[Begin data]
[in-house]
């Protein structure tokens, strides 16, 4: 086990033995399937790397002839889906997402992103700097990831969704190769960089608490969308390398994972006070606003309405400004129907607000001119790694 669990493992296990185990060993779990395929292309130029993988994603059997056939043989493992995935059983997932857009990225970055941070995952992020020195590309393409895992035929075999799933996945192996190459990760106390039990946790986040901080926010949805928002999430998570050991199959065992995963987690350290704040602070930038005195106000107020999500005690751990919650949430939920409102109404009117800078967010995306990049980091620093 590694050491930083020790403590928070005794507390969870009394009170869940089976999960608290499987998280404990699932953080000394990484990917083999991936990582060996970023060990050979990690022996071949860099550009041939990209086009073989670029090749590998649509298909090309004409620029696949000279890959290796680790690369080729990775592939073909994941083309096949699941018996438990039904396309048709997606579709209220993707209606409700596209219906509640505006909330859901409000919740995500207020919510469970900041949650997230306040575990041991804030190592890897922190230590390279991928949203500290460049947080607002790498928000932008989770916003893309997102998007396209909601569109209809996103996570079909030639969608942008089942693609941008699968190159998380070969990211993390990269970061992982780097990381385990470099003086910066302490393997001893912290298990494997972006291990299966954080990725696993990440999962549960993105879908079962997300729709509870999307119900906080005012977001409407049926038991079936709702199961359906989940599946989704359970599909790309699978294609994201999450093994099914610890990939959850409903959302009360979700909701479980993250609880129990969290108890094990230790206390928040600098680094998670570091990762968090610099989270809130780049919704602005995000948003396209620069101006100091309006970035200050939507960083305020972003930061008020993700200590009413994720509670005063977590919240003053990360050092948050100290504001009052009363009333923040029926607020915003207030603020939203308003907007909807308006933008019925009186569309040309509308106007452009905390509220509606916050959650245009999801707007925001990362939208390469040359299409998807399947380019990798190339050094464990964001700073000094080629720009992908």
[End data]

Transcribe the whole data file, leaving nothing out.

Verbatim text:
[in-house]
């Protein structure tokens, strides 16, 4: 086990033995399937790397002839889906997402992103700097990831969704190769960089608490969308390398994972006070606003309405400004129907607000001119790694 669990493992296990185990060993779990395929292309130029993988994603059997056939043989493992995935059983997932857009990225970055941070995952992020020195590309393409895992035929075999799933996945192996190459990760106390039990946790986040901080926010949805928002999430998570050991199959065992995963987690350290704040602070930038005195106000107020999500005690751990919650949430939920409102109404009117800078967010995306990049980091620093 590694050491930083020790403590928070005794507390969870009394009170869940089976999960608290499987998280404990699932953080000394990484990917083999991936990582060996970023060990050979990690022996071949860099550009041939990209086009073989670029090749590998649509298909090309004409620029696949000279890959290796680790690369080729990775592939073909994941083309096949699941018996438990039904396309048709997606579709209220993707209606409700596209219906509640505006909330859901409000919740995500207020919510469970900041949650997230306040575990041991804030190592890897922190230590390279991928949203500290460049947080607002790498928000932008989770916003893309997102998007396209909601569109209809996103996570079909030639969608942008089942693609941008699968190159998380070969990211993390990269970061992982780097990381385990470099003086910066302490393997001893912290298990494997972006291990299966954080990725696993990440999962549960993105879908079962997300729709509870999307119900906080005012977001409407049926038991079936709702199961359906989940599946989704359970599909790309699978294609994201999450093994099914610890990939959850409903959302009360979700909701479980993250609880129990969290108890094990230790206390928040600098680094998670570091990762968090610099989270809130780049919704602005995000948003396209620069101006100091309006970035200050939507960083305020972003930061008020993700200590009413994720509670005063977590919240003053990360050092948050100290504001009052009363009333923040029926607020915003207030603020939203308003907007909807308006933008019925009186569309040309509308106007452009905390509220509606916050959650245009999801707007925001990362939208390469040359299409998807399947380019990798190339050094464990964001700073000094080629720009992908």